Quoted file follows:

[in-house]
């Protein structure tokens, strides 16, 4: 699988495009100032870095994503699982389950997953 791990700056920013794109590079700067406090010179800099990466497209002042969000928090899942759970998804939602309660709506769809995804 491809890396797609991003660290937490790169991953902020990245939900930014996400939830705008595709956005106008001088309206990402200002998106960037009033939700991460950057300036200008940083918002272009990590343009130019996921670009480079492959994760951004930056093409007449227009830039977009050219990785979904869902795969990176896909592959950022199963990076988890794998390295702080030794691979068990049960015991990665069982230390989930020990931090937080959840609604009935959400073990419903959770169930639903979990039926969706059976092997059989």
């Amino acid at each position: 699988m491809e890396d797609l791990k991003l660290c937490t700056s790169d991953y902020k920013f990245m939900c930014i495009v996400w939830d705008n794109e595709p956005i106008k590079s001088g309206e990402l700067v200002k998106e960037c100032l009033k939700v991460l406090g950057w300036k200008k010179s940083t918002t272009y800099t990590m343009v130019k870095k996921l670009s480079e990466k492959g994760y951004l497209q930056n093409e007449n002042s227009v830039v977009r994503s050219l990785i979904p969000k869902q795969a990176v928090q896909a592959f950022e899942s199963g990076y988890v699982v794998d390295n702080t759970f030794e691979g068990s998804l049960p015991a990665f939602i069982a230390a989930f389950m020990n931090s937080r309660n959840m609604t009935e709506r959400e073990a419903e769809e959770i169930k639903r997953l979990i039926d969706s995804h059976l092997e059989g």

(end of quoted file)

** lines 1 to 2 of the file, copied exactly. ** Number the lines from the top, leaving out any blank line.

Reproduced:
[in-house]
């Protein structure tokens, strides 16, 4: 699988495009100032870095994503699982389950997953 791990700056920013794109590079700067406090010179800099990466497209002042969000928090899942759970998804939602309660709506769809995804 491809890396797609991003660290937490790169991953902020990245939900930014996400939830705008595709956005106008001088309206990402200002998106960037009033939700991460950057300036200008940083918002272009990590343009130019996921670009480079492959994760951004930056093409007449227009830039977009050219990785979904869902795969990176896909592959950022199963990076988890794998390295702080030794691979068990049960015991990665069982230390989930020990931090937080959840609604009935959400073990419903959770169930639903979990039926969706059976092997059989």